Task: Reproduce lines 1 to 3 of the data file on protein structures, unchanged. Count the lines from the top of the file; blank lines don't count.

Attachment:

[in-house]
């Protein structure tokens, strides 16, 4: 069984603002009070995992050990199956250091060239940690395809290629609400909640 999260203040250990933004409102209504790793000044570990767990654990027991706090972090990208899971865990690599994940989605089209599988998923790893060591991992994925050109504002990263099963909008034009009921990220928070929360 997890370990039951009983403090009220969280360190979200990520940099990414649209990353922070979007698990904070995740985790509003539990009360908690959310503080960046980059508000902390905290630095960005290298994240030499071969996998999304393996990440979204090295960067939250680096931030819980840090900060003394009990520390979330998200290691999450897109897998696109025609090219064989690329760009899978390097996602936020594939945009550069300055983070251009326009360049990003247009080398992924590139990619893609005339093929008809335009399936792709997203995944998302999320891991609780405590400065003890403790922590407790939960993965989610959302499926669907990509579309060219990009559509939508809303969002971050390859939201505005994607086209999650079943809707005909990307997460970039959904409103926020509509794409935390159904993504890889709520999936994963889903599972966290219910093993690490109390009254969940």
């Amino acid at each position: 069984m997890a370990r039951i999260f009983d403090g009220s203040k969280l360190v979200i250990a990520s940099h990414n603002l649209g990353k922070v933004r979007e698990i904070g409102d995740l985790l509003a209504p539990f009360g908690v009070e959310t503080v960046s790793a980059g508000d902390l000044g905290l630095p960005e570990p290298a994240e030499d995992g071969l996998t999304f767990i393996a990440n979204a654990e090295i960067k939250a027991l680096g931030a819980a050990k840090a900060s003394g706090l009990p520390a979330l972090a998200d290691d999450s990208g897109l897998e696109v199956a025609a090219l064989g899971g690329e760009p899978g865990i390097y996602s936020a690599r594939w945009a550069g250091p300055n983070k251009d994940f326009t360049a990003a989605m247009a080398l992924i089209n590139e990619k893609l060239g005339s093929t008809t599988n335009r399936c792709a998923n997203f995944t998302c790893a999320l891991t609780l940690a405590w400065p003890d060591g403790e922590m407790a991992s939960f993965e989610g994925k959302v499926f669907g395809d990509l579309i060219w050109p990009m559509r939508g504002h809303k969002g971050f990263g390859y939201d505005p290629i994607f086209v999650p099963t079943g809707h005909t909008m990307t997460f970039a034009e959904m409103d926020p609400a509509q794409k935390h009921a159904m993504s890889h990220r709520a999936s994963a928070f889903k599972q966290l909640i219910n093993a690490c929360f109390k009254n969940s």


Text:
[in-house]
């Protein structure tokens, strides 16, 4: 069984603002009070995992050990199956250091060239940690395809290629609400909640 999260203040250990933004409102209504790793000044570990767990654990027991706090972090990208899971865990690599994940989605089209599988998923790893060591991992994925050109504002990263099963909008034009009921990220928070929360 997890370990039951009983403090009220969280360190979200990520940099990414649209990353922070979007698990904070995740985790509003539990009360908690959310503080960046980059508000902390905290630095960005290298994240030499071969996998999304393996990440979204090295960067939250680096931030819980840090900060003394009990520390979330998200290691999450897109897998696109025609090219064989690329760009899978390097996602936020594939945009550069300055983070251009326009360049990003247009080398992924590139990619893609005339093929008809335009399936792709997203995944998302999320891991609780405590400065003890403790922590407790939960993965989610959302499926669907990509579309060219990009559509939508809303969002971050390859939201505005994607086209999650079943809707005909990307997460970039959904409103926020509509794409935390159904993504890889709520999936994963889903599972966290219910093993690490109390009254969940």
């Amino acid at each position: 069984m997890a370990r039951i999260f009983d403090g009220s203040k969280l360190v979200i250990a990520s940099h990414n603002l649209g990353k922070v933004r979007e698990i904070g409102d995740l985790l509003a209504p539990f009360g908690v009070e959310t503080v960046s790793a980059g508000d902390l000044g905290l630095p960005e570990p290298a994240e030499d995992g071969l996998t999304f767990i393996a990440n979204a654990e090295i960067k939250a027991l680096g931030a819980a050990k840090a900060s003394g706090l009990p520390a979330l972090a998200d290691d999450s990208g897109l897998e696109v199956a025609a090219l064989g899971g690329e760009p899978g865990i390097y996602s936020a690599r594939w945009a550069g250091p300055n983070k251009d994940f326009t360049a990003a989605m247009a080398l992924i089209n590139e990619k893609l060239g005339s093929t008809t599988n335009r399936c792709a998923n997203f995944t998302c790893a999320l891991t609780l940690a405590w400065p003890d060591g403790e922590m407790a991992s939960f993965e989610g994925k959302v499926f669907g395809d990509l579309i060219w050109p990009m559509r939508g504002h809303k969002g971050f990263g390859y939201d505005p290629i994607f086209v999650p099963t079943g809707h005909t909008m990307t997460f970039a034009e959904m409103d926020p609400a509509q794409k935390h009921a159904m993504s890889h990220r709520a999936s994963a928070f889903k599972q966290l909640i219910n093993a690490c929360f109390k009254n969940s």